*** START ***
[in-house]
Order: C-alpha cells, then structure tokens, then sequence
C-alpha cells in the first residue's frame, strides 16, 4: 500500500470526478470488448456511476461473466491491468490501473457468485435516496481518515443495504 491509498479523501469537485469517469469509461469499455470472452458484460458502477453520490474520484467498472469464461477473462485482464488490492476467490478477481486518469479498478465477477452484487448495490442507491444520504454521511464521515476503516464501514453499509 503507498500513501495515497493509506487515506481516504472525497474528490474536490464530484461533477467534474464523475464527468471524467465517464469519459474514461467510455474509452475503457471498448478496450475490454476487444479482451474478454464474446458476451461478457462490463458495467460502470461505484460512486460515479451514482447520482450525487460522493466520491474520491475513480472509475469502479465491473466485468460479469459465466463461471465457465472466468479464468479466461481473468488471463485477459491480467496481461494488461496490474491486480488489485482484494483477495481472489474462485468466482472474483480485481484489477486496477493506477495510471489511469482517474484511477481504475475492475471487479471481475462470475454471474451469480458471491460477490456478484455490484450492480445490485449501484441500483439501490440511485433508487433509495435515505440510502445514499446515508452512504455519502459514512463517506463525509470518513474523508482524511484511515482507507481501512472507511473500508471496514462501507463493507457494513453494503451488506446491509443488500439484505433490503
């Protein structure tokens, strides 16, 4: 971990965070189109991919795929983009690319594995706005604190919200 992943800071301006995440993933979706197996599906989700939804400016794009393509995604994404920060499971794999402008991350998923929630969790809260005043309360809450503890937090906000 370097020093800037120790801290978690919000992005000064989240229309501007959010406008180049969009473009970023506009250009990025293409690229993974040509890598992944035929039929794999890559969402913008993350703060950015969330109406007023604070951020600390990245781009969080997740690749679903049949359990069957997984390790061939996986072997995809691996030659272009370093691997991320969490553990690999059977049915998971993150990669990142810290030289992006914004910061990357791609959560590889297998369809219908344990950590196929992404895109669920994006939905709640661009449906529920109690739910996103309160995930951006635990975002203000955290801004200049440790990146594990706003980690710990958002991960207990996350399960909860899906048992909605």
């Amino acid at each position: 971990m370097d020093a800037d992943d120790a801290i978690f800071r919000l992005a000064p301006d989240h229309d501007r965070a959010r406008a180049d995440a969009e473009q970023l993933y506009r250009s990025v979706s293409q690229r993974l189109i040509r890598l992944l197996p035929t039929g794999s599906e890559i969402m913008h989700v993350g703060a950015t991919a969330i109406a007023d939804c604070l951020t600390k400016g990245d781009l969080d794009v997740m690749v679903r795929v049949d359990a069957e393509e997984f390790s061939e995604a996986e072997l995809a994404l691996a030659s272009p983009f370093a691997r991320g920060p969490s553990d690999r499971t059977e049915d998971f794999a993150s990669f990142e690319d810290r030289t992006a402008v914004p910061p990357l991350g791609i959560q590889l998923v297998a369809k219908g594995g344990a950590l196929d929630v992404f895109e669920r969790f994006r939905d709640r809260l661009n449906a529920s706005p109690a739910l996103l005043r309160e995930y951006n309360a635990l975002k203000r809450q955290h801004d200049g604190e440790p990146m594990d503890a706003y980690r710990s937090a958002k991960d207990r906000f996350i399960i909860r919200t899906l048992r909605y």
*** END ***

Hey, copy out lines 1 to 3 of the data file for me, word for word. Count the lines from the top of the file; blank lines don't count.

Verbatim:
[in-house]
Order: C-alpha cells, then structure tokens, then sequence
C-alpha cells in the first residue's frame, strides 16, 4: 500500500470526478470488448456511476461473466491491468490501473457468485435516496481518515443495504 491509498479523501469537485469517469469509461469499455470472452458484460458502477453520490474520484467498472469464461477473462485482464488490492476467490478477481486518469479498478465477477452484487448495490442507491444520504454521511464521515476503516464501514453499509 503507498500513501495515497493509506487515506481516504472525497474528490474536490464530484461533477467534474464523475464527468471524467465517464469519459474514461467510455474509452475503457471498448478496450475490454476487444479482451474478454464474446458476451461478457462490463458495467460502470461505484460512486460515479451514482447520482450525487460522493466520491474520491475513480472509475469502479465491473466485468460479469459465466463461471465457465472466468479464468479466461481473468488471463485477459491480467496481461494488461496490474491486480488489485482484494483477495481472489474462485468466482472474483480485481484489477486496477493506477495510471489511469482517474484511477481504475475492475471487479471481475462470475454471474451469480458471491460477490456478484455490484450492480445490485449501484441500483439501490440511485433508487433509495435515505440510502445514499446515508452512504455519502459514512463517506463525509470518513474523508482524511484511515482507507481501512472507511473500508471496514462501507463493507457494513453494503451488506446491509443488500439484505433490503